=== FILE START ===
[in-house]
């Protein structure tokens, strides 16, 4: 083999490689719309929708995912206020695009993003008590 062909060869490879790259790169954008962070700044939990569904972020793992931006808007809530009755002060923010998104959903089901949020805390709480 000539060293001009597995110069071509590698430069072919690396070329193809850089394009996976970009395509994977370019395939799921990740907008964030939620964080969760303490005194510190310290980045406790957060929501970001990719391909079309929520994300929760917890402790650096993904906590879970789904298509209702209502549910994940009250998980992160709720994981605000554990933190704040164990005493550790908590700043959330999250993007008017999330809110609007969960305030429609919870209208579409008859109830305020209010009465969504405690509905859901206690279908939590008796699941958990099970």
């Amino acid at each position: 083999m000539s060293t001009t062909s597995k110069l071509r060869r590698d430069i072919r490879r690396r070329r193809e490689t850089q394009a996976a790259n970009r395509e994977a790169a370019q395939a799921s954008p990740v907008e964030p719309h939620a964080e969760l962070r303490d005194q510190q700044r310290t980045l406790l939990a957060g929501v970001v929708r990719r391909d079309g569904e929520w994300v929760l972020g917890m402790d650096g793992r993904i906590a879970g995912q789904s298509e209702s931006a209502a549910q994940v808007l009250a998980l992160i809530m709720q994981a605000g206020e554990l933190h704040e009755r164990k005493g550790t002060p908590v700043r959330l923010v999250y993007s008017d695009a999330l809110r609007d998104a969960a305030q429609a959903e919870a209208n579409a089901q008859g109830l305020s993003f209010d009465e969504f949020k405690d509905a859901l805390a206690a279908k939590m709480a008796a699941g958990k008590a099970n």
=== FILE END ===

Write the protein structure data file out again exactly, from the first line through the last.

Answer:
[in-house]
């Protein structure tokens, strides 16, 4: 083999490689719309929708995912206020695009993003008590 062909060869490879790259790169954008962070700044939990569904972020793992931006808007809530009755002060923010998104959903089901949020805390709480 000539060293001009597995110069071509590698430069072919690396070329193809850089394009996976970009395509994977370019395939799921990740907008964030939620964080969760303490005194510190310290980045406790957060929501970001990719391909079309929520994300929760917890402790650096993904906590879970789904298509209702209502549910994940009250998980992160709720994981605000554990933190704040164990005493550790908590700043959330999250993007008017999330809110609007969960305030429609919870209208579409008859109830305020209010009465969504405690509905859901206690279908939590008796699941958990099970």
């Amino acid at each position: 083999m000539s060293t001009t062909s597995k110069l071509r060869r590698d430069i072919r490879r690396r070329r193809e490689t850089q394009a996976a790259n970009r395509e994977a790169a370019q395939a799921s954008p990740v907008e964030p719309h939620a964080e969760l962070r303490d005194q510190q700044r310290t980045l406790l939990a957060g929501v970001v929708r990719r391909d079309g569904e929520w994300v929760l972020g917890m402790d650096g793992r993904i906590a879970g995912q789904s298509e209702s931006a209502a549910q994940v808007l009250a998980l992160i809530m709720q994981a605000g206020e554990l933190h704040e009755r164990k005493g550790t002060p908590v700043r959330l923010v999250y993007s008017d695009a999330l809110r609007d998104a969960a305030q429609a959903e919870a209208n579409a089901q008859g109830l305020s993003f209010d009465e969504f949020k405690d509905a859901l805390a206690a279908k939590m709480a008796a699941g958990k008590a099970n």